JUNIOR FAIRS/COUNTY FAIRS/INDEPENDENT FAIRS:

Governor DeWine's Fair Advisory Group has released guidelines for how county fair boards and agricultural societies can work with county health departments to safely operate junior fairs for kids.

The guidelines focus on maintaining social distancing, limiting crowds, ensuring the health of everyone involved in the junior fair activities, and animal care and welfare.

"The decisions about county and independent fairs need to be made locally because each county and independent fair is unique and has different challenges," said Governor DeWine. "Conditions may change over the course of the summer, however, we are asking all fair boards to comply with all of the orders of the Ohio Department of Health and the guidelines for other sectors that would also apply to fairs, such as for food service and rides." 

The Ohio Department of Agriculture is in the process of distributing all state funding available for Ohio's 94 county and independent fairs.   

CURRENT OHIO DATA:

There are 33,915 confirmed and probable cases of COVID-19 in Ohio and 2,098 confirmed and probable COVID-19 deaths. A total of 5,811 people have been hospitalized, including 1,516 admissions to intensive care units. In-depth data can be accessed by visiting coronavirus.ohio.gov

Video of today's full update, including versions with foreign language translation, can be viewed on the Ohio Channel's YouTube page

For more information on Ohio's response to COVID-19, visit coronavirus.ohio.gov or call 1-833-4-ASK-ODH.

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‘Coronavirus and Veterans’ Global Virtual Forum

– to address solutions for U.S. military veterans amidst the pandemic

As U.S. military veterans experience devastating impacts from coronavirus, preeminent veteran affairs authority to host a global Virtual Town Hall forum on June 3 addressing the unique issues of today’s veterans;

Live online event to feature Congressional leaders, heads of marquee veteran’s organizations, leading military figures and other expert panelists to address current and emerging COVID-19 impacts and challenges, misconceptions and problem/solution resolutions specific to the veteran community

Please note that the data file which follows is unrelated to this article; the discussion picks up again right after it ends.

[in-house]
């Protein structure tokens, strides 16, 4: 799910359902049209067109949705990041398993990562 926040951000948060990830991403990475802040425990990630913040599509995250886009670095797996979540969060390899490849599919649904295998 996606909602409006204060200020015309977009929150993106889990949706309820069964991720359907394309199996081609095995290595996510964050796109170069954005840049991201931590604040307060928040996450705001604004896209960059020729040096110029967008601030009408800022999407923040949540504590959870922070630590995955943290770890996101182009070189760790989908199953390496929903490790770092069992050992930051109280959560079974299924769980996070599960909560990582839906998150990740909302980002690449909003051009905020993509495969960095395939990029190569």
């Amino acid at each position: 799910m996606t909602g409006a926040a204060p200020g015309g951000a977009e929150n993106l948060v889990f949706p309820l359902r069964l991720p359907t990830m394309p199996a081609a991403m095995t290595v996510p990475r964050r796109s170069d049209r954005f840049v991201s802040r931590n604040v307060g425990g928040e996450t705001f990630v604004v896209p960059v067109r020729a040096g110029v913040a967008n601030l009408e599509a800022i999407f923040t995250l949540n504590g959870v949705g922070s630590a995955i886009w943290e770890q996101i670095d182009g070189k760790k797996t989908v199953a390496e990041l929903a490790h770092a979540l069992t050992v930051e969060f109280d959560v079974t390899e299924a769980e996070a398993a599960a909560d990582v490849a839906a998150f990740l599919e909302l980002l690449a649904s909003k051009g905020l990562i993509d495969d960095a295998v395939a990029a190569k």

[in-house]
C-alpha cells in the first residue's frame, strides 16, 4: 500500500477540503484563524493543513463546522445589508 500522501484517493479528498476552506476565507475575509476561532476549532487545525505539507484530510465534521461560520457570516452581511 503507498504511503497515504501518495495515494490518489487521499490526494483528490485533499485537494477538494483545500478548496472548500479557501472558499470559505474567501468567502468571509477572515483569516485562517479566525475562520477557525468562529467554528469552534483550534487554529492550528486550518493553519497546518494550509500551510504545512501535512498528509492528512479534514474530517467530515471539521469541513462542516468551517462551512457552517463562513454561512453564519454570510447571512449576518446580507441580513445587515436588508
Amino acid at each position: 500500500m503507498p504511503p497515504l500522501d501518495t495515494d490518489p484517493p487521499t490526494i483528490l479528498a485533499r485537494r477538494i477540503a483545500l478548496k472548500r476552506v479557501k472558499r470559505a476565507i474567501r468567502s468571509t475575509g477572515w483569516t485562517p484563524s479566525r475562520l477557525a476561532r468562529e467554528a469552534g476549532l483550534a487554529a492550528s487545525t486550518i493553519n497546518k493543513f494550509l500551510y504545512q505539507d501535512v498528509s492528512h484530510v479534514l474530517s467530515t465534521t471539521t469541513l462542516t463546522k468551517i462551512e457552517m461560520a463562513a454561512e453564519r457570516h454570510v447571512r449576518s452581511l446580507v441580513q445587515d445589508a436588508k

As the world battles COVID-19, military veterans across the United States and beyond are disproportionately suffering devastating impacts from this pandemic. Not only are they dying from the coronavirus at a higher rate, but even those thwarting the viral infection are otherwise bearing a heavy emotional and economic burden amid social distancing. This as companies—both small and large—are relegated to furloughing and laying off employees ... or shutting down all together.

For some perspective on the breadth of this problem, a recently released report by the Bob Woodruff Foundation reveals that more than 500,000 veterans live in the 15 cities that are most likely to be affected by pandemic-driven difficulties. As worrisome, the report also emphasized that COVID-19 is creating a “perfect storm” of emergent trauma and loneliness due to social isolation and unplanned wage or job loss that could threaten the mental health of many veterans—a group of men and women who have selflessly served and protected our great nation.

Validating these concerns, the sobering statistics continue to stack up on all fronts. In fact, a recent Bureau of Labor Statistics report cites that veteran unemployment is up to nearly 12 percent, with more than 1,000,000 veterans reporting being jobless this past April, alone. There is also escalating discourse regarding COVID-19-driven PTSD and other mental health issues within this community, underscoring that it is exacerbating anxiety and suicidal ideation among a litany of other specialized impacts that veterans are uniquely experiencing. This includes, but is not limited to, a higher risk of contracting the virus due to age and “toxic exposure” (and greater mortality vulnerabilities in relation), reduced access and barriers to healthcare and suitable treatment options, housing crises and funding problems for community-based veteran organizations serving as critical front-line touchpoints.